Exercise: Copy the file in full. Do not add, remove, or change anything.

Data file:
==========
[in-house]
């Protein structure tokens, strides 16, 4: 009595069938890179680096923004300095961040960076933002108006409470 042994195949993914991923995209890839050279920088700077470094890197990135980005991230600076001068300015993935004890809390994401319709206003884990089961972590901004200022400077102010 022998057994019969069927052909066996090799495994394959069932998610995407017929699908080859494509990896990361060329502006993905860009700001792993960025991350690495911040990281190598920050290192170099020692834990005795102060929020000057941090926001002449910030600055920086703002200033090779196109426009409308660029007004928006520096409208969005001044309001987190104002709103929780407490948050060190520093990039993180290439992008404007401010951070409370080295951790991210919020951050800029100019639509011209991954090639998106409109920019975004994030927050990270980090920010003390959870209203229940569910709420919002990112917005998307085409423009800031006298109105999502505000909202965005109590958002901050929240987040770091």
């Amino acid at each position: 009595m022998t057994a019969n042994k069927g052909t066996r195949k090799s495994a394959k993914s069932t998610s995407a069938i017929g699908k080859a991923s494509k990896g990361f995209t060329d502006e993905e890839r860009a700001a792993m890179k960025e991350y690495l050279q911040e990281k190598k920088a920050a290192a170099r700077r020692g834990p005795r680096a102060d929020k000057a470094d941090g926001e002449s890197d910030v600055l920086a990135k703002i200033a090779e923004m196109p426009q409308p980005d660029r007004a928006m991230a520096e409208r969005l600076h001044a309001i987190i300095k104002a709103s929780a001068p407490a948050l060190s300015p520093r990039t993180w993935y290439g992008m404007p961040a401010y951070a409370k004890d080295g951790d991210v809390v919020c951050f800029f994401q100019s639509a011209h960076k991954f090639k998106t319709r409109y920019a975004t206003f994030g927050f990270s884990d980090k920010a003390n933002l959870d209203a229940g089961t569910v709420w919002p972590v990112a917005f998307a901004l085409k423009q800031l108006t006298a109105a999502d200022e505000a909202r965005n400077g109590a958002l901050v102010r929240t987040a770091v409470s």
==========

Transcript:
[in-house]
């Protein structure tokens, strides 16, 4: 009595069938890179680096923004300095961040960076933002108006409470 042994195949993914991923995209890839050279920088700077470094890197990135980005991230600076001068300015993935004890809390994401319709206003884990089961972590901004200022400077102010 022998057994019969069927052909066996090799495994394959069932998610995407017929699908080859494509990896990361060329502006993905860009700001792993960025991350690495911040990281190598920050290192170099020692834990005795102060929020000057941090926001002449910030600055920086703002200033090779196109426009409308660029007004928006520096409208969005001044309001987190104002709103929780407490948050060190520093990039993180290439992008404007401010951070409370080295951790991210919020951050800029100019639509011209991954090639998106409109920019975004994030927050990270980090920010003390959870209203229940569910709420919002990112917005998307085409423009800031006298109105999502505000909202965005109590958002901050929240987040770091």
């Amino acid at each position: 009595m022998t057994a019969n042994k069927g052909t066996r195949k090799s495994a394959k993914s069932t998610s995407a069938i017929g699908k080859a991923s494509k990896g990361f995209t060329d502006e993905e890839r860009a700001a792993m890179k960025e991350y690495l050279q911040e990281k190598k920088a920050a290192a170099r700077r020692g834990p005795r680096a102060d929020k000057a470094d941090g926001e002449s890197d910030v600055l920086a990135k703002i200033a090779e923004m196109p426009q409308p980005d660029r007004a928006m991230a520096e409208r969005l600076h001044a309001i987190i300095k104002a709103s929780a001068p407490a948050l060190s300015p520093r990039t993180w993935y290439g992008m404007p961040a401010y951070a409370k004890d080295g951790d991210v809390v919020c951050f800029f994401q100019s639509a011209h960076k991954f090639k998106t319709r409109y920019a975004t206003f994030g927050f990270s884990d980090k920010a003390n933002l959870d209203a229940g089961t569910v709420w919002p972590v990112a917005f998307a901004l085409k423009q800031l108006t006298a109105a999502d200022e505000a909202r965005n400077g109590a958002l901050v102010r929240t987040a770091v409470s």